Tillich, op. cit., pp. 20-21 -- "Philosophy necessarily asks the question of reality as a whole, the question of the structure of being. Theology necessarily asks the same question, for that which concerns us ultimatly must belong to reality as a whole; it must belong to being. Otherwise we could not encounter it, and it could not concern us. Of course, it cannot be one being among others; then it would not concern us infinitely. It must be the ground of our being, that which determines our being or not-being, the ultimate and unconditional power of being. But the power of being, its infinite ground or 'being itself,' expresses itself in and through the structure of being. Therefore, we can encounter it, be grasped by it, know it, and act toward it. Theology, when dealing with our ultimate concern, presupposes in every sentence the structure of being, its categories, laws, and concepts."Atheist philosophy asks nothing except how do I navigate living between birth and death and interact reasonably with my fellow inhabitants of this planet. Tillich does not get to redefine philosophy as the question of the structure of being, let alone the ultimate and unconditional power of being BS er God. It is pure and unadulterated theology with no more worth to an atheist than Yahweh, God, the Higgs Boson or the tooth fairy. None of which provide anything useful to my life except perhaps some lessons from myth. 'Being itself' doesn't even have any useful mythology or lessons. The entire lesson is have faith in being itself and feel good. It doesn't even get me from one minute to the next. I know how to feel good without bullshit.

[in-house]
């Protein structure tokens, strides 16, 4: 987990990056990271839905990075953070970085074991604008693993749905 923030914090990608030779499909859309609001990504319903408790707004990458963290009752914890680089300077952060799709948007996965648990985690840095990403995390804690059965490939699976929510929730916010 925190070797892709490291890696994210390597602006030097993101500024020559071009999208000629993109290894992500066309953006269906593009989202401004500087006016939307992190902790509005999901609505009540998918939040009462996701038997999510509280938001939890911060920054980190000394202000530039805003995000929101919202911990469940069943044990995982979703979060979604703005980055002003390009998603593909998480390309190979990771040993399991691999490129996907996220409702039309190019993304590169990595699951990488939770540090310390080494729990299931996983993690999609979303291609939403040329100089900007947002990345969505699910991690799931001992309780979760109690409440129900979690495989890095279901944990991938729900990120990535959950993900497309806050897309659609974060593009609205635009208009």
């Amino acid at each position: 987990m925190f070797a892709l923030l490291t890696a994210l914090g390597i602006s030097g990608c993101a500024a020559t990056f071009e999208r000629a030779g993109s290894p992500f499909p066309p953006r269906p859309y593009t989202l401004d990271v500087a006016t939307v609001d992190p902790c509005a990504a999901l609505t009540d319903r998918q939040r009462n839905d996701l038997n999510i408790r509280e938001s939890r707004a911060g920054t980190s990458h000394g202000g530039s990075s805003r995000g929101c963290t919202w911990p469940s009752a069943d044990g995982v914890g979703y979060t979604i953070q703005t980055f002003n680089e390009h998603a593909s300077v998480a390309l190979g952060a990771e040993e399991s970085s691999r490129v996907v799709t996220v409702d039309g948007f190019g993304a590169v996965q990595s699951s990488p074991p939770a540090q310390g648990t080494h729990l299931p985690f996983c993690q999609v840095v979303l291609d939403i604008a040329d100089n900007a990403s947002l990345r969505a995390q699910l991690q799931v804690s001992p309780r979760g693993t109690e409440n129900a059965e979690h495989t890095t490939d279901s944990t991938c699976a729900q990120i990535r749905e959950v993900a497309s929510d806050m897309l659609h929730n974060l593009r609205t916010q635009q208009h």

Tillich's ultimate concern is indeed theology as it deals with that overriding meaning or "Ground of Being" in one's life. It has no more to do with an atheist's everyday living between birth and death than God, god, or any other ultimate concern. An atheist is aware of and compliant with the mores of herm chosen social support group, but there is no worship or ultimate concern about those mores simply the natural and genetic imperative of a social animal.
Much of this comes from reflections on an undergraduate religion seminar focused on Tillich conducted by a leading academic theologian Dr. Robert McAfee Brown. His Doctorate was in the philosophy of religion.